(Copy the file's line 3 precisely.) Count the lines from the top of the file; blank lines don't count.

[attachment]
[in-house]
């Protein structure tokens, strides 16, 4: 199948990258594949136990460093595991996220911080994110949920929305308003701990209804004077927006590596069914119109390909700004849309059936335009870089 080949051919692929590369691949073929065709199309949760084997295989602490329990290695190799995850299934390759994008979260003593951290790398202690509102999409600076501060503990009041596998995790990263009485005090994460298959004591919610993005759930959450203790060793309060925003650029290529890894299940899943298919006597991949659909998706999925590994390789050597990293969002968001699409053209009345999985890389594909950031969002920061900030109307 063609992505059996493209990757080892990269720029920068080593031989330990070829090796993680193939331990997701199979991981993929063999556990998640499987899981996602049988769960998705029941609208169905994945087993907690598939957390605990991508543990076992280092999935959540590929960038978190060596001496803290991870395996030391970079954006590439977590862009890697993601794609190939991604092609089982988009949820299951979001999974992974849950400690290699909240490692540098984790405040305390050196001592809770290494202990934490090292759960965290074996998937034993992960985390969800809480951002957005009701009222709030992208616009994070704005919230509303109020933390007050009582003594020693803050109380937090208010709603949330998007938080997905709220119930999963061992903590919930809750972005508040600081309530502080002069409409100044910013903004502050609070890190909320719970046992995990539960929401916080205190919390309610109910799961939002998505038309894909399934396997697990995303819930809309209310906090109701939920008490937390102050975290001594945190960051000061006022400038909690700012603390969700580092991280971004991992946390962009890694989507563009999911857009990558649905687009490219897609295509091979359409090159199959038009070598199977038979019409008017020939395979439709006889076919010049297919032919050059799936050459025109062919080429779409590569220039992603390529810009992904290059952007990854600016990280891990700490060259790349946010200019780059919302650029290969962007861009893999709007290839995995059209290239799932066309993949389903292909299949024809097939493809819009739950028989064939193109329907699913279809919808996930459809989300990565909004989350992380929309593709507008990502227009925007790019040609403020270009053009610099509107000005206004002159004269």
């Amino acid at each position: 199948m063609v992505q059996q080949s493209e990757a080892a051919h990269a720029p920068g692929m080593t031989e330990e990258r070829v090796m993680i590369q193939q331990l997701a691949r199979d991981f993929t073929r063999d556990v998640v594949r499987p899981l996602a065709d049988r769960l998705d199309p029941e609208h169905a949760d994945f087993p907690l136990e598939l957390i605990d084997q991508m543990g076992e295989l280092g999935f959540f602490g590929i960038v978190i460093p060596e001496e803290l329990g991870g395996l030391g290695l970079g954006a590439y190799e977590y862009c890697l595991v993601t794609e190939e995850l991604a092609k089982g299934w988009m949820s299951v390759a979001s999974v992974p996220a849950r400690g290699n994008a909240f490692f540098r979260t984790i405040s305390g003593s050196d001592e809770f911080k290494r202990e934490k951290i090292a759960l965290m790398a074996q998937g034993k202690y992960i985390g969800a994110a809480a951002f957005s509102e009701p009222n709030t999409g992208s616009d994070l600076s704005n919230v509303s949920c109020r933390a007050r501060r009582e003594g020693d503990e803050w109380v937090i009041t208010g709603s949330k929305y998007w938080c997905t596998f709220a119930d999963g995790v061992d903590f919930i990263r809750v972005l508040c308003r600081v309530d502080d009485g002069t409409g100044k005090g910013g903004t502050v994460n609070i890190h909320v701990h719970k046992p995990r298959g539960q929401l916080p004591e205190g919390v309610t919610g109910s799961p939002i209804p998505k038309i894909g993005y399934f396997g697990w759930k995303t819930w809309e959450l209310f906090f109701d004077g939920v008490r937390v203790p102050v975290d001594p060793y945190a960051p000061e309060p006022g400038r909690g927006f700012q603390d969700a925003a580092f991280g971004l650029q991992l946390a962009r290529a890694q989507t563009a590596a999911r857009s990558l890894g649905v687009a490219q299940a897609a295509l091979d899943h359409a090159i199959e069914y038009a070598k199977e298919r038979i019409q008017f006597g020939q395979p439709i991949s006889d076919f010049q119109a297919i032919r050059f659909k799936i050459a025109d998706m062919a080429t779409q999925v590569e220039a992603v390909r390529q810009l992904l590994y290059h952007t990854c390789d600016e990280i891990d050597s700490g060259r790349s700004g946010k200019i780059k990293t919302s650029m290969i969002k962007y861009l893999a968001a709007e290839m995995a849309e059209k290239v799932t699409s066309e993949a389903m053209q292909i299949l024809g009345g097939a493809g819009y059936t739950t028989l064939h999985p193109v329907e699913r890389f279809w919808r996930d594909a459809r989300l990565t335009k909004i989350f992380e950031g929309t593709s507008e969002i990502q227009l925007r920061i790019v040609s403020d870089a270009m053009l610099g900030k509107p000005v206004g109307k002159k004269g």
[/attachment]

């Amino acid at each position: 199948m063609v992505q059996q080949s493209e990757a080892a051919h990269a720029p920068g692929m080593t031989e330990e990258r070829v090796m993680i590369q193939q331990l997701a691949r199979d991981f993929t073929r063999d556990v998640v594949r499987p899981l996602a065709d049988r769960l998705d199309p029941e609208h169905a949760d994945f087993p907690l136990e598939l957390i605990d084997q991508m543990g076992e295989l280092g999935f959540f602490g590929i960038v978190i460093p060596e001496e803290l329990g991870g395996l030391g290695l970079g954006a590439y190799e977590y862009c890697l595991v993601t794609e190939e995850l991604a092609k089982g299934w988009m949820s299951v390759a979001s999974v992974p996220a849950r400690g290699n994008a909240f490692f540098r979260t984790i405040s305390g003593s050196d001592e809770f911080k290494r202990e934490k951290i090292a759960l965290m790398a074996q998937g034993k202690y992960i985390g969800a994110a809480a951002f957005s509102e009701p009222n709030t999409g992208s616009d994070l600076s704005n919230v509303s949920c109020r933390a007050r501060r009582e003594g020693d503990e803050w109380v937090i009041t208010g709603s949330k929305y998007w938080c997905t596998f709220a119930d999963g995790v061992d903590f919930i990263r809750v972005l508040c308003r600081v309530d502080d009485g002069t409409g100044k005090g910013g903004t502050v994460n609070i890190h909320v701990h719970k046992p995990r298959g539960q929401l916080p004591e205190g919390v309610t919610g109910s799961p939002i209804p998505k038309i894909g993005y399934f396997g697990w759930k995303t819930w809309e959450l209310f906090f109701d004077g939920v008490r937390v203790p102050v975290d001594p060793y945190a960051p000061e309060p006022g400038r909690g927006f700012q603390d969700a925003a580092f991280g971004l650029q991992l946390a962009r290529a890694q989507t563009a590596a999911r857009s990558l890894g649905v687009a490219q299940a897609a295509l091979d899943h359409a090159i199959e069914y038009a070598k199977e298919r038979i019409q008017f006597g020939q395979p439709i991949s006889d076919f010049q119109a297919i032919r050059f659909k799936i050459a025109d998706m062919a080429t779409q999925v590569e220039a992603v390909r390529q810009l992904l590994y290059h952007t990854c390789d600016e990280i891990d050597s700490g060259r790349s700004g946010k200019i780059k990293t919302s650029m290969i969002k962007y861009l893999a968001a709007e290839m995995a849309e059209k290239v799932t699409s066309e993949a389903m053209q292909i299949l024809g009345g097939a493809g819009y059936t739950t028989l064939h999985p193109v329907e699913r890389f279809w919808r996930d594909a459809r989300l990565t335009k909004i989350f992380e950031g929309t593709s507008e969002i990502q227009l925007r920061i790019v040609s403020d870089a270009m053009l610099g900030k509107p000005v206004g109307k002159k004269g």